timeout_cb => \&code]

           The callback is invoked when the file descriptor, "fd", has data to be read, written,
           or pending exceptions.  "fd" can be a GLOB, an IO::Handle object, or a file number
           (file descriptor).  "poll" defaults to "r".

           Note that it is your option whether to have multiple watchers per file handle or to
           use a single watcher for all event conditions.

           If "timeout" is set, events are also generated regularly if no actual I/O event
           occurs.  If "timeout_cb" is set then timeouts use this alternate callback instead of
           the main callback.

           Extra attribute: signal => $str

           Generates events based on signal arrival.  The events are not actually generated
           immediately when the signal arrives: signals received are counted and reified by
           "queue_pending()" or implicitly by "one_event()".  Several signals of the same type
           may be merged into a single event. In such cases, the number of signals represented by
           a single event is stored in the "hits" attribute.

       Priority is used to sort the event queue.  Meaningful priorities range from -1 to 6
       inclusive.  Lower numbers mean higher priority (-1 is the highest priority and 6 is the
       lowest).  If multiple events get queued, the ones with the highest priority are serviced
       first.  Events with equal priority are serviced in first-in-first-out order.

         use Event qw(PRIO_HIGH PRIO_NORMAL);   # some constants

         LEVELS: -1      0      1      2      3      4      5      6
                                   PRIO_HIGH     PRIO_NORMAL

       A negative priority causes the callback to be invoked immediately upon event occurrence.
       Use this with caution.  While it may seem advantageous to use negative priorities, they
       bypass the whole point of having an event queue.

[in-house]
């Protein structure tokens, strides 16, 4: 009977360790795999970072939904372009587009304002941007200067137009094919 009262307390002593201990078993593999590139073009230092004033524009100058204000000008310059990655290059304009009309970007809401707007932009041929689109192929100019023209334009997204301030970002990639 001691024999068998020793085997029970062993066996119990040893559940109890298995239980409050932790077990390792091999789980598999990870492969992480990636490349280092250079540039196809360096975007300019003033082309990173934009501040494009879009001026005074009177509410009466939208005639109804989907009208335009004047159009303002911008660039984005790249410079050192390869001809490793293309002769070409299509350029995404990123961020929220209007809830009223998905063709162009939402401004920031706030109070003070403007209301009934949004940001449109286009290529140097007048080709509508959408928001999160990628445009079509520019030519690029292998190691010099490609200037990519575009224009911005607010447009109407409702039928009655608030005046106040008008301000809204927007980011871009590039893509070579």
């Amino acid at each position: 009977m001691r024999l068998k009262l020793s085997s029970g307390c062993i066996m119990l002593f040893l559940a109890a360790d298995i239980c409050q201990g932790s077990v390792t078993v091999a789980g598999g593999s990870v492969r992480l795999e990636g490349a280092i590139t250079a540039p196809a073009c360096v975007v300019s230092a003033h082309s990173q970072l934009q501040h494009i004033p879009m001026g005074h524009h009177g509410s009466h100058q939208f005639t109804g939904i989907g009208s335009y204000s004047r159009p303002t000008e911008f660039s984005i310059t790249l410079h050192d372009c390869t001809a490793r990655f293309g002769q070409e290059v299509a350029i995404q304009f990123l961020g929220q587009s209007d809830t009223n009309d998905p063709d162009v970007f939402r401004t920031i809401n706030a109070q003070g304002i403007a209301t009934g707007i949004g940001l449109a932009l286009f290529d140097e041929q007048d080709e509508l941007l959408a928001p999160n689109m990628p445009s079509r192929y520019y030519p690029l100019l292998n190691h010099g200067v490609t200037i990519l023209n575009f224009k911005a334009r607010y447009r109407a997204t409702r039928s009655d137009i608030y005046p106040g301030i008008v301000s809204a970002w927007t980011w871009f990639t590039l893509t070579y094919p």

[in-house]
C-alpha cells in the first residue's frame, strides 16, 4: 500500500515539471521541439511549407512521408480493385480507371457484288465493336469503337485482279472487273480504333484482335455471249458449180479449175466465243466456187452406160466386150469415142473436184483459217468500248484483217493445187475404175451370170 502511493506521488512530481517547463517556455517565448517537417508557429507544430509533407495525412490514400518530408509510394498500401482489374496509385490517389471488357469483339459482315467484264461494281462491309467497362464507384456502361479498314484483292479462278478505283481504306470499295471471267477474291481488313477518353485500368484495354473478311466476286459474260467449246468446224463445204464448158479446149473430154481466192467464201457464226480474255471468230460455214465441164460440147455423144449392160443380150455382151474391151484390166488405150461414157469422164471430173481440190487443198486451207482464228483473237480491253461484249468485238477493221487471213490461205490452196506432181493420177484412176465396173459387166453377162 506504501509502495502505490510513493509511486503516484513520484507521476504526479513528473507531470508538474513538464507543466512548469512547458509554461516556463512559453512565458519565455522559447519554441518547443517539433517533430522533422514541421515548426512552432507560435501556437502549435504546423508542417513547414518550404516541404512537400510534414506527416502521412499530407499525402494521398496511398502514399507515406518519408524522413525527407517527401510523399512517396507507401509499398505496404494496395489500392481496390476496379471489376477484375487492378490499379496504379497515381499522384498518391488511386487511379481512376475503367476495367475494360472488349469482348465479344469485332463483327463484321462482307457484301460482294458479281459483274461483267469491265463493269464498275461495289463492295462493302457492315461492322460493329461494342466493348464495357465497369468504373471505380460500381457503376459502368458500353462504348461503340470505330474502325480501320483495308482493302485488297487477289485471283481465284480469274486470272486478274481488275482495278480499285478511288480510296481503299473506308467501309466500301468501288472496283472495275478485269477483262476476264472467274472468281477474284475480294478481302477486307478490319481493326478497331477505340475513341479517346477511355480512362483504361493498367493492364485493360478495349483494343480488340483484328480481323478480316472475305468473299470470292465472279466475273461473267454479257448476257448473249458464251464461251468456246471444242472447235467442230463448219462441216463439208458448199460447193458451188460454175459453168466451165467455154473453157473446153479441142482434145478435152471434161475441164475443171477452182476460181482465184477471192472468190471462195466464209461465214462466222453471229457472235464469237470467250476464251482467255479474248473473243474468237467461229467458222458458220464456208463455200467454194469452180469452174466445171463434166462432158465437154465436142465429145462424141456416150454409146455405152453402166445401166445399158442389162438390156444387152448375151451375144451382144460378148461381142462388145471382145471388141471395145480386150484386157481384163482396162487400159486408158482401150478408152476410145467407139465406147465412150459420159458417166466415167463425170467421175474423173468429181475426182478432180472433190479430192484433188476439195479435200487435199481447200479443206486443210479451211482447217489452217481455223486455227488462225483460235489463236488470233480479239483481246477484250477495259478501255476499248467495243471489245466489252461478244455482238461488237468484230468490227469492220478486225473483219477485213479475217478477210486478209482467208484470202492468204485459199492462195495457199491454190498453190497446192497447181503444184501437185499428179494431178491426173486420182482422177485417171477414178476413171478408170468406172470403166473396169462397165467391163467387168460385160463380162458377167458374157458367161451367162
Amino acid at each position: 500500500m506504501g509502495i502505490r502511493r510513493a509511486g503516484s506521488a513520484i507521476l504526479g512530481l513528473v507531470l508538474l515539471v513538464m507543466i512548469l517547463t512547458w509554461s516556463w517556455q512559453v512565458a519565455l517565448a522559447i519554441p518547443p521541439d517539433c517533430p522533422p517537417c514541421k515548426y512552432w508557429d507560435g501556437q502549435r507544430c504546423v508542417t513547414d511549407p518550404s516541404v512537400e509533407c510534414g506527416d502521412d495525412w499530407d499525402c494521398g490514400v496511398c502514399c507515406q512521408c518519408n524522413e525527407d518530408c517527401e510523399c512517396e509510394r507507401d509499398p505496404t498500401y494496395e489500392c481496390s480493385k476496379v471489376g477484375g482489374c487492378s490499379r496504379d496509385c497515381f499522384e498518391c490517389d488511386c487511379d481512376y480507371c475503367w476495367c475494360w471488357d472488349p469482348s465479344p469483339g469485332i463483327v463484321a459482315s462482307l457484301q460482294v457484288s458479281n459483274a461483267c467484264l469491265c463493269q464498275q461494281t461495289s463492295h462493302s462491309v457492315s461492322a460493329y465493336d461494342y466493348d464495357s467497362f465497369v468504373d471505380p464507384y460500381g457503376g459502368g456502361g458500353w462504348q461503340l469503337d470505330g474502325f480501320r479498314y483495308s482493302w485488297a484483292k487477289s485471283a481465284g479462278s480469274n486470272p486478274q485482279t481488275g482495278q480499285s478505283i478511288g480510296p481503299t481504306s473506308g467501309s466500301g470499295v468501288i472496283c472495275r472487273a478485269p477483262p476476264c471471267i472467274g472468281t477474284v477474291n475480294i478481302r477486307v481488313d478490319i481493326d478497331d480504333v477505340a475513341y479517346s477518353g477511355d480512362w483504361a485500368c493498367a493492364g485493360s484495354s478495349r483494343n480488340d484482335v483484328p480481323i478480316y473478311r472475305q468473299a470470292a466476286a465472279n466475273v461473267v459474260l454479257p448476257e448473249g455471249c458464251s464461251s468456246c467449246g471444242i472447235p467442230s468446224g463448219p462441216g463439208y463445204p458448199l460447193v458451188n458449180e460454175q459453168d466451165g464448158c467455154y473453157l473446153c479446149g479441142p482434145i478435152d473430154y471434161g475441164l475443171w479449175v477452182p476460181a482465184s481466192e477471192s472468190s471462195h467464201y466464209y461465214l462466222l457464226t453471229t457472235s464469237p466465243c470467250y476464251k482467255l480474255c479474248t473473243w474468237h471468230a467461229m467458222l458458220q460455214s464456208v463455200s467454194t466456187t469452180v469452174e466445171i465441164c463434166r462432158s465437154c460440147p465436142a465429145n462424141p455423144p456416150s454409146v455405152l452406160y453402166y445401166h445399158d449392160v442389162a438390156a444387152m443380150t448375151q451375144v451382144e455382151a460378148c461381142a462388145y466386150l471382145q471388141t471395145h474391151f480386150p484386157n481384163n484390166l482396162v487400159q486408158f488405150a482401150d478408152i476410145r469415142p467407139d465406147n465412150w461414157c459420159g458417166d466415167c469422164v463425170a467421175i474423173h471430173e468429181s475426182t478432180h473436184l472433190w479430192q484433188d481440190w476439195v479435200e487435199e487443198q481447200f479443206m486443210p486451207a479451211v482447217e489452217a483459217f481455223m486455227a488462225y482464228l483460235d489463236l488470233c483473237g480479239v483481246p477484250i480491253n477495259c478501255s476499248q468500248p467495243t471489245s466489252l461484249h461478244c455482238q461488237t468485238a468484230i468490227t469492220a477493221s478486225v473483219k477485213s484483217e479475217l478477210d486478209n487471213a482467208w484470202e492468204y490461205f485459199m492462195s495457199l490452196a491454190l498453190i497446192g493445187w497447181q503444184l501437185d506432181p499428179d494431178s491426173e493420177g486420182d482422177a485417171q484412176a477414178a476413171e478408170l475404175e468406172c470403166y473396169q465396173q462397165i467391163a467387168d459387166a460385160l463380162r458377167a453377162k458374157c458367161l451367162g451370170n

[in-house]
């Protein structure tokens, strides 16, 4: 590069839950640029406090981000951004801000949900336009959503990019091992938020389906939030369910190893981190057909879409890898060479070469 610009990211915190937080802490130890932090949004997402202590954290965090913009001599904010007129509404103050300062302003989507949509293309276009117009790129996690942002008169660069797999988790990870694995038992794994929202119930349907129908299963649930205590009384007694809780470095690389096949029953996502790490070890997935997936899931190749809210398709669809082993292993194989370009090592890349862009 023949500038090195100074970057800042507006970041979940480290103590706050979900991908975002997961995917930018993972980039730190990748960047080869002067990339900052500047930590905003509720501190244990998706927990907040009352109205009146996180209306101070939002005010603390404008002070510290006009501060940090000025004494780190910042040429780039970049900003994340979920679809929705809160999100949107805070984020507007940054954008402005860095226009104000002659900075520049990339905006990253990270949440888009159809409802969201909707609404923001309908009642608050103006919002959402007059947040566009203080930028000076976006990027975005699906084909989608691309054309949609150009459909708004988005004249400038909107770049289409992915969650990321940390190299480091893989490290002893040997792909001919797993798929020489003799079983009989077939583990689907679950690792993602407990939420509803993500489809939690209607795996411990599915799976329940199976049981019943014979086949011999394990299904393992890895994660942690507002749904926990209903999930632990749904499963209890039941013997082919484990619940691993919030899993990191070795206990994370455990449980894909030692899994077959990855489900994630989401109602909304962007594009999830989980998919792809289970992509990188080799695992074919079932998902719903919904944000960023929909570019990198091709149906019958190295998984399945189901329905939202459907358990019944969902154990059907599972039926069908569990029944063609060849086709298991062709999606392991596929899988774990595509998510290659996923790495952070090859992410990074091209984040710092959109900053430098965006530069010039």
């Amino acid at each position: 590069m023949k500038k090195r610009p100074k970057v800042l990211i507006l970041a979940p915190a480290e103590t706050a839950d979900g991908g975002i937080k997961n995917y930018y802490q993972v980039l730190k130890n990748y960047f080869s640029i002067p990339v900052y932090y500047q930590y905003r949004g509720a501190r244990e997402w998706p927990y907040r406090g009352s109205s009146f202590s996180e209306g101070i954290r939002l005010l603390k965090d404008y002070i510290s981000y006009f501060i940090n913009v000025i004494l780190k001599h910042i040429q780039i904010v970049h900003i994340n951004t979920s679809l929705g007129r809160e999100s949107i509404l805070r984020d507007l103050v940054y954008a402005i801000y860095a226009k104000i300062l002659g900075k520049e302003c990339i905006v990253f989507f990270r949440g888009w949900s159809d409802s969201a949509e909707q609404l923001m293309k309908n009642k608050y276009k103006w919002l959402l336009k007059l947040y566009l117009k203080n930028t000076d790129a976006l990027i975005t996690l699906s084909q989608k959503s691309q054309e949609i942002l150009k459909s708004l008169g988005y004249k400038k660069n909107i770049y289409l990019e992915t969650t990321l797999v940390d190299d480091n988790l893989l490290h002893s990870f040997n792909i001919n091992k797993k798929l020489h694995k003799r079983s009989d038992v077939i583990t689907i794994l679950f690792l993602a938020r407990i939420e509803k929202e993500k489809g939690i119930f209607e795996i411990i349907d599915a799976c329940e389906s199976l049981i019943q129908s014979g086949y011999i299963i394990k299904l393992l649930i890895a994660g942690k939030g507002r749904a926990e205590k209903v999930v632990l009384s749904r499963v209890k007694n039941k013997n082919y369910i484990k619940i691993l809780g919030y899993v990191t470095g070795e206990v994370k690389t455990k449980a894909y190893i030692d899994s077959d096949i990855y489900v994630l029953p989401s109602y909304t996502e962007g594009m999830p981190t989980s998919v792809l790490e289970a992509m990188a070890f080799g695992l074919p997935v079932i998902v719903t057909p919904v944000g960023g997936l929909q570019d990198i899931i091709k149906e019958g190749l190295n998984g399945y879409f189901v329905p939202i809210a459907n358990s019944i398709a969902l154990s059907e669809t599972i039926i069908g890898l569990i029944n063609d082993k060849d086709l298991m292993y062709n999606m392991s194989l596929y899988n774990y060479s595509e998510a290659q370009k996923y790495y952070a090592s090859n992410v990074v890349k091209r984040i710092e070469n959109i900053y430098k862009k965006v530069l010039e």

Each watcher has a default priority, assigned by its constructor:

         io       PRIO_NORMAL
         signal   PRIO_HIGH
         timer    PRIO_NORMAL
         var      PRIO_NORMAL

       Default priorities are stored in ${"Event::${type}::DefaultPriority"}.  If the default
       priority is not satisfactory for your purposes, the constructor options "nice", "async",
       or "prio" can be used to adjust it.  "nice" specifies an offset from the default priority;
       "async" forces the priority to -1; and "prio" assigns a given priority of your choice.  If
       more than one of these options are given then "prio" overrides "async" overrides "nice".

       These options are only supported as constructor arguments.

       after => $seconds
           See the discussion of the timer watcher.

       async => $bool
           If $bool then the watcher priority is set to -1.

       nice => $offset
           Offset from the default priority.

       parked => $yes
           By default, watcher constructors automatically invoke the "start()" method.  If you
           don't want the watcher started then request "parked=>1".

       at => $time
           The expiration time in the same units as the system clock.  For a timer, "at" will
           usually be in the future.

       cb => \&code
       cb => [$class_or_object, $method_name]
           The function or method to call when an event is dispatched.  The callback is invoked
           with $event as its only argument.

           Perhaps you are wondering what happens if something goes wrong and an untrapped "die"